One day a Hebrew prophet, Zechariah, gave a very strange prophecy: “Rejoice greatly, O daughter of Jerusalem: behold, thy king cometh unto thee: he is just, and having salvation; lowly, and riding upon an ass, and upon a colt the foal of an ass” (Zec.9:9). How would a person coming with the “salvation” of Israel, a nation which had been subdued by mighty kingdoms, be lowly and riding on a donkey? At the time of the prophecy of Zechariah the nation was under that mighty empire of Medo-Persia. To think of Israel getting delivered by a lowly man riding on a donkey was unthinkable! Well, a year passed and the prophecy did not fulfil. Two years passed and nothing had happened. Fifty years, and then a hundred years, still nothing! The prophecy had been given at the time of the Persian Empire, but new empires had risen and fallen – Greece then Rome – and the prophecy had not yet fulfilled! It was at the time of that cruel Roman Empire, about 500 years since the prophecy had been given, that the prophecy got fulfilled, albeit in a way that people didn’t notice. Yes, God had not forgotten about the Salvation King and He had also not forgotten to prepare the donkey that was to carry the king. The seed of prophecy was only waiting for its right place, time, and conditions to manifest the life of the Word!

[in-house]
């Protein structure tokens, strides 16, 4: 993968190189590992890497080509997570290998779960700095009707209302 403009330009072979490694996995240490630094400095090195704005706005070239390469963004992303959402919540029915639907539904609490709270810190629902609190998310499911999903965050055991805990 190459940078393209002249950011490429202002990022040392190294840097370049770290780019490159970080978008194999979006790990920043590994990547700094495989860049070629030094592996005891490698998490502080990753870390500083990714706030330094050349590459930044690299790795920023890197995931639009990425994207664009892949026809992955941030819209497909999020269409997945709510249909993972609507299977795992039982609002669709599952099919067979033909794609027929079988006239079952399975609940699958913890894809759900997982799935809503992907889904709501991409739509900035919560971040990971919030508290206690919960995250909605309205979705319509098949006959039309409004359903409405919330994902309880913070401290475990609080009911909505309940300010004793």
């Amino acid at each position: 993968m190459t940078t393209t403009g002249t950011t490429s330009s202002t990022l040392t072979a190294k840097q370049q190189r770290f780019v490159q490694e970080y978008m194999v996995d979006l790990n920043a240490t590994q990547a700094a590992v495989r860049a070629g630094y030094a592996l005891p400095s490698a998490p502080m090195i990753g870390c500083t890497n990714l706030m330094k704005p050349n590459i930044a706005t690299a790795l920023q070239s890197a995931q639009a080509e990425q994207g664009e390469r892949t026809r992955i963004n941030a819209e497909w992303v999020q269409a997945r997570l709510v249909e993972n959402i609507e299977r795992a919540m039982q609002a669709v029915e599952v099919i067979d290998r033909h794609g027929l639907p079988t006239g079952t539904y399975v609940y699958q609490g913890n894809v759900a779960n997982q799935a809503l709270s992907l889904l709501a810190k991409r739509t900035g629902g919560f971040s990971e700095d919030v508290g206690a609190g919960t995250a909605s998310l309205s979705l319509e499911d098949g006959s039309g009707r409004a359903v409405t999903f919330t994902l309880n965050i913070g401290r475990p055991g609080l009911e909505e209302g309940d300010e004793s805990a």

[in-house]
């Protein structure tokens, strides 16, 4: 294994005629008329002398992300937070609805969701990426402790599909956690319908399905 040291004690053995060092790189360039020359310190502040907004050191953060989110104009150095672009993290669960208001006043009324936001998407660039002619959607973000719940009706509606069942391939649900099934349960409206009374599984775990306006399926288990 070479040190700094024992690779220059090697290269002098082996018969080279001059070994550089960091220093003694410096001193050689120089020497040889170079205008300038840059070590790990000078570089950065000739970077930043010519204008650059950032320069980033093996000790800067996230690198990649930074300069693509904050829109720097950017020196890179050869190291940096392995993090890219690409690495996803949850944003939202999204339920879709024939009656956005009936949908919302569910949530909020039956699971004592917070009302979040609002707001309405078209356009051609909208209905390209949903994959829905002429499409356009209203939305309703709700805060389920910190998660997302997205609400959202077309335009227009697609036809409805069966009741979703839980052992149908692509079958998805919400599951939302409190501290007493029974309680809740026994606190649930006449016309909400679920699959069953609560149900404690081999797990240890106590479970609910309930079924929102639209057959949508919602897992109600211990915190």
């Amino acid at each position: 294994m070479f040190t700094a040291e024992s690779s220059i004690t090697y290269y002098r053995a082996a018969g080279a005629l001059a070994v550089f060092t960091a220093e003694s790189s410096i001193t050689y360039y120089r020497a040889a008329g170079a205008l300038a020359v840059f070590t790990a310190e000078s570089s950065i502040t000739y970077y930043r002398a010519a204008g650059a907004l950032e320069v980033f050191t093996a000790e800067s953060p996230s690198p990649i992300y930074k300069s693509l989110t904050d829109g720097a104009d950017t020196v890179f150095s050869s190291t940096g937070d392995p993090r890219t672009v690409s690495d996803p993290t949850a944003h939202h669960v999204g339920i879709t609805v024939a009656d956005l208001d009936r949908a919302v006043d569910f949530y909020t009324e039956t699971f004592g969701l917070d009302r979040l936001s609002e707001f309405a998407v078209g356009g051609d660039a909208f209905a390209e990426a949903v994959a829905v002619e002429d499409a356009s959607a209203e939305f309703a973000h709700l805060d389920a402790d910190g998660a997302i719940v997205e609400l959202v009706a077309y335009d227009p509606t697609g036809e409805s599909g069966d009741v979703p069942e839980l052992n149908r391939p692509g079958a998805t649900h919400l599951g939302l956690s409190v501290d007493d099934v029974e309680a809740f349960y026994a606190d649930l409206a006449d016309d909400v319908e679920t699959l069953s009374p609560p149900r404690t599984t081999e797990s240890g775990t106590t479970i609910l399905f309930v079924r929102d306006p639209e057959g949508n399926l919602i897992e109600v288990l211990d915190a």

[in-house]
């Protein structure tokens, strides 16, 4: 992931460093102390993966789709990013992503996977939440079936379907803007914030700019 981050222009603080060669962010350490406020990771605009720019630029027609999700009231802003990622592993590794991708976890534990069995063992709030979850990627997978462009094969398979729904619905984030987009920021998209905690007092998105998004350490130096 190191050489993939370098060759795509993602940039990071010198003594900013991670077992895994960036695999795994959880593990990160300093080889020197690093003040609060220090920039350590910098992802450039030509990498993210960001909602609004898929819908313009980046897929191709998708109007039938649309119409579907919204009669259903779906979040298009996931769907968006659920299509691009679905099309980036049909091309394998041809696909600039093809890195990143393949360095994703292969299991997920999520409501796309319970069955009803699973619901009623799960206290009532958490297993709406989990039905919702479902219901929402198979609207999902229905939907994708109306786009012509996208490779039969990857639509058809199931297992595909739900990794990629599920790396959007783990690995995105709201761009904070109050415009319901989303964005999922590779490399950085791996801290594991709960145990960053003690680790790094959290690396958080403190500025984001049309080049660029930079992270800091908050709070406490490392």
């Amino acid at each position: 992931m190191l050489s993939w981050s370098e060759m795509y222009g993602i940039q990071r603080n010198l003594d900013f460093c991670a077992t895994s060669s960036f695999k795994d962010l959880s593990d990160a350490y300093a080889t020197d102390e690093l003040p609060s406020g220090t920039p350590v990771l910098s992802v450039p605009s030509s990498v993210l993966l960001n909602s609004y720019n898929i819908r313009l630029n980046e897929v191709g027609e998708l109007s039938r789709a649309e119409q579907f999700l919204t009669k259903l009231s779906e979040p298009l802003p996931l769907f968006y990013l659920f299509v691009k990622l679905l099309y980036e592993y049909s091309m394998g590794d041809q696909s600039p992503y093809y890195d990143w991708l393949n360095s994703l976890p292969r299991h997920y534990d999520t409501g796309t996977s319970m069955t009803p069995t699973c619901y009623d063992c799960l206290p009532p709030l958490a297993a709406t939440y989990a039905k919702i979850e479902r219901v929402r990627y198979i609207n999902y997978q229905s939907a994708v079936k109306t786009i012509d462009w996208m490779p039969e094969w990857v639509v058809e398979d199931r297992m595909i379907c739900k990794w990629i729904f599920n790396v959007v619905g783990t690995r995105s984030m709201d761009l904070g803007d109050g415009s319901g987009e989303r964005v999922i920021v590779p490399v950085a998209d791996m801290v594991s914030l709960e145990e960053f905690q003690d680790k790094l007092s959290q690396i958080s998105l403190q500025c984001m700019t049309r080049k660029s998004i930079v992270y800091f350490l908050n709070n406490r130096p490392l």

That Donkey!

It may have been just one of the animals the family owned in that small village near the Mount of Olives. It was a good and healthy donkey. That day it was tied. The owner may have tied it for what seemed to be the usual thing done to animals when we want to restrict their movements. However, unknown to the owner, it was now time for the five hundred year old prophecy to get fulfilled and that donkey had been prepared for the same purpose! No man had rode on it because it had been kept for a day and hour the Lord would use it to enter Jerusalem in fulfilling Zechariah 9:9 but Daniel 9:25.

Now, who knew anything important about that donkey? To begin with, it wasn’t a horse but a mere donkey! It wasn’t from a city but a village! It may have been angry for being tied, and hence not being able to explore life as it desired. But all that was for a purpose, for soon it would be loosed and experience an honour it had never had before – men and women lying clothes where it would tread for carrying the Lord! Oh, if a child of God can only know that present bondages or troubles are not unto destruction but for glory! Even when our loved one (a believer in the faith) has died, let’s not despair;  in Isaiah we read that, “The righteous perisheth, and no man layeth it to heart: and merciful men are taken away, none considering that the righteous is taken away from the evil to come. He shall enter into peace: they shall rest in their beds, each one walking in his uprightness” (Isa.57:1-2).